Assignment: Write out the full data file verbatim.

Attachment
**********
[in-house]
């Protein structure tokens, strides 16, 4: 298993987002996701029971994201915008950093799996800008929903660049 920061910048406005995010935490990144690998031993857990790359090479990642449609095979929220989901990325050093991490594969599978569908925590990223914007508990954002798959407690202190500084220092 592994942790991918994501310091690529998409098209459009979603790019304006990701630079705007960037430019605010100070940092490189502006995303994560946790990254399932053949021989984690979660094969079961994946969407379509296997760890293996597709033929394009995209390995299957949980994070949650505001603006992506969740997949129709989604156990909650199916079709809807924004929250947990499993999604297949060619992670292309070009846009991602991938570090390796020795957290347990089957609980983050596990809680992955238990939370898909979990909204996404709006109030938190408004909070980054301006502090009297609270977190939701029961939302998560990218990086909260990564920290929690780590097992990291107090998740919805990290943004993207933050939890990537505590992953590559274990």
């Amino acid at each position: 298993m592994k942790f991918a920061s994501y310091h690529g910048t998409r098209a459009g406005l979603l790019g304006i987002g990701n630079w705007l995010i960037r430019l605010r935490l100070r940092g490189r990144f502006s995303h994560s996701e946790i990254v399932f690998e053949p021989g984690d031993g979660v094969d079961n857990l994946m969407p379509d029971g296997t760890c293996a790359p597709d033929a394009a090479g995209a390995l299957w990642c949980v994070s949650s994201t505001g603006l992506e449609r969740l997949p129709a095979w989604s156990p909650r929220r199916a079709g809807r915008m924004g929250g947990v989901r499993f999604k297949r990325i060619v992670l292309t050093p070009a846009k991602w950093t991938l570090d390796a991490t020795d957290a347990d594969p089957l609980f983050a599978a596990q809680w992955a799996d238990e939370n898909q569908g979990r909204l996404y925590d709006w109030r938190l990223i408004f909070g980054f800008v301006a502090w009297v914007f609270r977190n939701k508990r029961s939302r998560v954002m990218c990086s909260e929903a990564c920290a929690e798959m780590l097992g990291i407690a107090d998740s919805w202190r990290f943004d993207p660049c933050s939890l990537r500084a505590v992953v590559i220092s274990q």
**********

[in-house]
């Protein structure tokens, strides 16, 4: 298993987002996701029971994201915008950093799996800008929903660049 920061910048406005995010935490990144690998031993857990790359090479990642449609095979929220989901990325050093991490594969599978569908925590990223914007508990954002798959407690202190500084220092 592994942790991918994501310091690529998409098209459009979603790019304006990701630079705007960037430019605010100070940092490189502006995303994560946790990254399932053949021989984690979660094969079961994946969407379509296997760890293996597709033929394009995209390995299957949980994070949650505001603006992506969740997949129709989604156990909650199916079709809807924004929250947990499993999604297949060619992670292309070009846009991602991938570090390796020795957290347990089957609980983050596990809680992955238990939370898909979990909204996404709006109030938190408004909070980054301006502090009297609270977190939701029961939302998560990218990086909260990564920290929690780590097992990291107090998740919805990290943004993207933050939890990537505590992953590559274990």
């Amino acid at each position: 298993m592994k942790f991918a920061s994501y310091h690529g910048t998409r098209a459009g406005l979603l790019g304006i987002g990701n630079w705007l995010i960037r430019l605010r935490l100070r940092g490189r990144f502006s995303h994560s996701e946790i990254v399932f690998e053949p021989g984690d031993g979660v094969d079961n857990l994946m969407p379509d029971g296997t760890c293996a790359p597709d033929a394009a090479g995209a390995l299957w990642c949980v994070s949650s994201t505001g603006l992506e449609r969740l997949p129709a095979w989604s156990p909650r929220r199916a079709g809807r915008m924004g929250g947990v989901r499993f999604k297949r990325i060619v992670l292309t050093p070009a846009k991602w950093t991938l570090d390796a991490t020795d957290a347990d594969p089957l609980f983050a599978a596990q809680w992955a799996d238990e939370n898909q569908g979990r909204l996404y925590d709006w109030r938190l990223i408004f909070g980054f800008v301006a502090w009297v914007f609270r977190n939701k508990r029961s939302r998560v954002m990218c990086s909260e929903a990564c920290a929690e798959m780590l097992g990291i407690a107090d998740s919805w202190r990290f943004d993207p660049c933050s939890l990537r500084a505590v992953v590559i220092s274990q």